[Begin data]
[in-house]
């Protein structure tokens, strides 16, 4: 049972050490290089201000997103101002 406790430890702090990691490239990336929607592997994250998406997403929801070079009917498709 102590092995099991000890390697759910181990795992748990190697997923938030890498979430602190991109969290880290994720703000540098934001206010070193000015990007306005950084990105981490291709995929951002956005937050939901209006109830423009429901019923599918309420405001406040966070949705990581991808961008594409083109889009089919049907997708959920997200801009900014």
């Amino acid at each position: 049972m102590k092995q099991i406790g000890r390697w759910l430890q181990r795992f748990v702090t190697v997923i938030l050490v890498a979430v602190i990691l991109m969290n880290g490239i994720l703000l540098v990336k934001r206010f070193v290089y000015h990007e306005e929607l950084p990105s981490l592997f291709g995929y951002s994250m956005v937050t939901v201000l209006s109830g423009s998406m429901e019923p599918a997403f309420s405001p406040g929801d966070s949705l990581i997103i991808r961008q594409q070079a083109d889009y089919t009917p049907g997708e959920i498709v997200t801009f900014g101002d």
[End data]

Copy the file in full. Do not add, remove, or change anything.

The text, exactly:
[in-house]
């Protein structure tokens, strides 16, 4: 049972050490290089201000997103101002 406790430890702090990691490239990336929607592997994250998406997403929801070079009917498709 102590092995099991000890390697759910181990795992748990190697997923938030890498979430602190991109969290880290994720703000540098934001206010070193000015990007306005950084990105981490291709995929951002956005937050939901209006109830423009429901019923599918309420405001406040966070949705990581991808961008594409083109889009089919049907997708959920997200801009900014």
């Amino acid at each position: 049972m102590k092995q099991i406790g000890r390697w759910l430890q181990r795992f748990v702090t190697v997923i938030l050490v890498a979430v602190i990691l991109m969290n880290g490239i994720l703000l540098v990336k934001r206010f070193v290089y000015h990007e306005e929607l950084p990105s981490l592997f291709g995929y951002s994250m956005v937050t939901v201000l209006s109830g423009s998406m429901e019923p599918a997403f309420s405001p406040g929801d966070s949705l990581i997103i991808r961008q594409q070079a083109d889009y089919t009917p049907g997708e959920i498709v997200t801009f900014g101002d």